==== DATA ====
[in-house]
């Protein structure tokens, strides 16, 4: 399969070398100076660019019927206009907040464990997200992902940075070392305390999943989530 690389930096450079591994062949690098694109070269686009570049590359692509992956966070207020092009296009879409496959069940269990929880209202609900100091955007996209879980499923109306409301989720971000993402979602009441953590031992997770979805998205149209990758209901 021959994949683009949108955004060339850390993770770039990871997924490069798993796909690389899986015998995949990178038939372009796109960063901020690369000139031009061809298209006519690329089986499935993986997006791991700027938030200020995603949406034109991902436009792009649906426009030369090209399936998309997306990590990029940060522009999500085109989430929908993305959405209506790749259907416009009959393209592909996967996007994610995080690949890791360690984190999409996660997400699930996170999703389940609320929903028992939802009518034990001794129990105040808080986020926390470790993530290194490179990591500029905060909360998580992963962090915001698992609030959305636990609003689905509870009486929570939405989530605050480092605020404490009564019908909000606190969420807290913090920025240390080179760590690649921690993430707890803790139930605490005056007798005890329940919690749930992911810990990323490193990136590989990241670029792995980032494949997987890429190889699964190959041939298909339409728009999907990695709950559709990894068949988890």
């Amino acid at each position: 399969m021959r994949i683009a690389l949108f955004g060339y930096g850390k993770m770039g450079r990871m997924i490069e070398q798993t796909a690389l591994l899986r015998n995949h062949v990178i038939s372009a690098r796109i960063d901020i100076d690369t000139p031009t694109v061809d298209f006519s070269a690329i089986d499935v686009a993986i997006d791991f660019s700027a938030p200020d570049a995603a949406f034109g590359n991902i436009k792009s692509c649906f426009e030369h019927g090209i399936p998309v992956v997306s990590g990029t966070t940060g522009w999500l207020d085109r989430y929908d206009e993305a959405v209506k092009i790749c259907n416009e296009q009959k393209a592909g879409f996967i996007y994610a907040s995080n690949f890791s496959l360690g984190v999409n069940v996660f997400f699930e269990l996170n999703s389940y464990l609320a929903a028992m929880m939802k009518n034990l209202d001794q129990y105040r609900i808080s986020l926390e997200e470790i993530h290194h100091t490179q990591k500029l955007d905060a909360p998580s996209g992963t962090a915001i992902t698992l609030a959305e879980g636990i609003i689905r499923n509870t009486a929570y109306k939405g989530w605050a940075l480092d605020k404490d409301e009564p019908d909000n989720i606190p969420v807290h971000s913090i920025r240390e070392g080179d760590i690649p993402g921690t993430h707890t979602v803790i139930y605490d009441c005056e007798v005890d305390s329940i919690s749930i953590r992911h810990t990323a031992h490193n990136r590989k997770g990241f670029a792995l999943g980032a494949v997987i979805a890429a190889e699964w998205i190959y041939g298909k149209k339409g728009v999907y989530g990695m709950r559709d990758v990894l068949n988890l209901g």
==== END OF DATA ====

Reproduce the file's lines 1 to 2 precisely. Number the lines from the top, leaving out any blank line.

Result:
[in-house]
């Protein structure tokens, strides 16, 4: 399969070398100076660019019927206009907040464990997200992902940075070392305390999943989530 690389930096450079591994062949690098694109070269686009570049590359692509992956966070207020092009296009879409496959069940269990929880209202609900100091955007996209879980499923109306409301989720971000993402979602009441953590031992997770979805998205149209990758209901 021959994949683009949108955004060339850390993770770039990871997924490069798993796909690389899986015998995949990178038939372009796109960063901020690369000139031009061809298209006519690329089986499935993986997006791991700027938030200020995603949406034109991902436009792009649906426009030369090209399936998309997306990590990029940060522009999500085109989430929908993305959405209506790749259907416009009959393209592909996967996007994610995080690949890791360690984190999409996660997400699930996170999703389940609320929903028992939802009518034990001794129990105040808080986020926390470790993530290194490179990591500029905060909360998580992963962090915001698992609030959305636990609003689905509870009486929570939405989530605050480092605020404490009564019908909000606190969420807290913090920025240390080179760590690649921690993430707890803790139930605490005056007798005890329940919690749930992911810990990323490193990136590989990241670029792995980032494949997987890429190889699964190959041939298909339409728009999907990695709950559709990894068949988890």